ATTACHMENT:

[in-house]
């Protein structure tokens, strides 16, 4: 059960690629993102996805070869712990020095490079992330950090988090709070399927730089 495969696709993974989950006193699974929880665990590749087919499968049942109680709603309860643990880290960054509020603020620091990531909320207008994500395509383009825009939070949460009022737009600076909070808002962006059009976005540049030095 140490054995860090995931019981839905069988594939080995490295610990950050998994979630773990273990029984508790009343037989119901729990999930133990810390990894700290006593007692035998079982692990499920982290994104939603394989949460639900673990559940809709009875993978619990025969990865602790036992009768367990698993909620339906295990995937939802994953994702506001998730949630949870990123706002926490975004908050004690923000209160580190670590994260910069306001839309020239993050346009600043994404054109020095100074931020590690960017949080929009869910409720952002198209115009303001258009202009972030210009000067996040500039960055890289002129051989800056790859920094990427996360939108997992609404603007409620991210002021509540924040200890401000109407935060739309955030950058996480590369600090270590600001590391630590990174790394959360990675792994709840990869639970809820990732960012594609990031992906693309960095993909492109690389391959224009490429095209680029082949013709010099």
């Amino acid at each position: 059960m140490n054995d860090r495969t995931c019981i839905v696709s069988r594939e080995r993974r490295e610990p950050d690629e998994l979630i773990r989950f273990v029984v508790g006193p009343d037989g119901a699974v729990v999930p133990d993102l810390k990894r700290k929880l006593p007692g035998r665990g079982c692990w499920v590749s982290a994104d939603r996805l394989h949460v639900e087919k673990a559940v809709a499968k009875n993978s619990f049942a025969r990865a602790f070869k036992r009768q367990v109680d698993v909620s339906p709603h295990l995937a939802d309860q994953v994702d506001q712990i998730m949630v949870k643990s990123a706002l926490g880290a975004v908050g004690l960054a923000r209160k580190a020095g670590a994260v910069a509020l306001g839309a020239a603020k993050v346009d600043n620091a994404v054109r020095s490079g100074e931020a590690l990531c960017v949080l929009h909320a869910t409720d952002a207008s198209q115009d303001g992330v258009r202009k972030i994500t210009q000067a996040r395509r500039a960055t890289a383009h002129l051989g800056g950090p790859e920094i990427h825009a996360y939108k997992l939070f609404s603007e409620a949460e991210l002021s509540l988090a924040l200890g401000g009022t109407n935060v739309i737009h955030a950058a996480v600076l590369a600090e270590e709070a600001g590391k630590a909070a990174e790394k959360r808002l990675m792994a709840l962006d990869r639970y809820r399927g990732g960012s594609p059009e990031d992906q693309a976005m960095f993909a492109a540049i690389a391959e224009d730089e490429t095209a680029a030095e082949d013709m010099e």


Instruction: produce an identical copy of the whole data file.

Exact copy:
[in-house]
């Protein structure tokens, strides 16, 4: 059960690629993102996805070869712990020095490079992330950090988090709070399927730089 495969696709993974989950006193699974929880665990590749087919499968049942109680709603309860643990880290960054509020603020620091990531909320207008994500395509383009825009939070949460009022737009600076909070808002962006059009976005540049030095 140490054995860090995931019981839905069988594939080995490295610990950050998994979630773990273990029984508790009343037989119901729990999930133990810390990894700290006593007692035998079982692990499920982290994104939603394989949460639900673990559940809709009875993978619990025969990865602790036992009768367990698993909620339906295990995937939802994953994702506001998730949630949870990123706002926490975004908050004690923000209160580190670590994260910069306001839309020239993050346009600043994404054109020095100074931020590690960017949080929009869910409720952002198209115009303001258009202009972030210009000067996040500039960055890289002129051989800056790859920094990427996360939108997992609404603007409620991210002021509540924040200890401000109407935060739309955030950058996480590369600090270590600001590391630590990174790394959360990675792994709840990869639970809820990732960012594609990031992906693309960095993909492109690389391959224009490429095209680029082949013709010099």
């Amino acid at each position: 059960m140490n054995d860090r495969t995931c019981i839905v696709s069988r594939e080995r993974r490295e610990p950050d690629e998994l979630i773990r989950f273990v029984v508790g006193p009343d037989g119901a699974v729990v999930p133990d993102l810390k990894r700290k929880l006593p007692g035998r665990g079982c692990w499920v590749s982290a994104d939603r996805l394989h949460v639900e087919k673990a559940v809709a499968k009875n993978s619990f049942a025969r990865a602790f070869k036992r009768q367990v109680d698993v909620s339906p709603h295990l995937a939802d309860q994953v994702d506001q712990i998730m949630v949870k643990s990123a706002l926490g880290a975004v908050g004690l960054a923000r209160k580190a020095g670590a994260v910069a509020l306001g839309a020239a603020k993050v346009d600043n620091a994404v054109r020095s490079g100074e931020a590690l990531c960017v949080l929009h909320a869910t409720d952002a207008s198209q115009d303001g992330v258009r202009k972030i994500t210009q000067a996040r395509r500039a960055t890289a383009h002129l051989g800056g950090p790859e920094i990427h825009a996360y939108k997992l939070f609404s603007e409620a949460e991210l002021s509540l988090a924040l200890g401000g009022t109407n935060v739309i737009h955030a950058a996480v600076l590369a600090e270590e709070a600001g590391k630590a909070a990174e790394k959360r808002l990675m792994a709840l962006d990869r639970y809820r399927g990732g960012s594609p059009e990031d992906q693309a976005m960095f993909a492109a540049i690389a391959e224009d730089e490429t095209a680029a030095e082949d013709m010099e």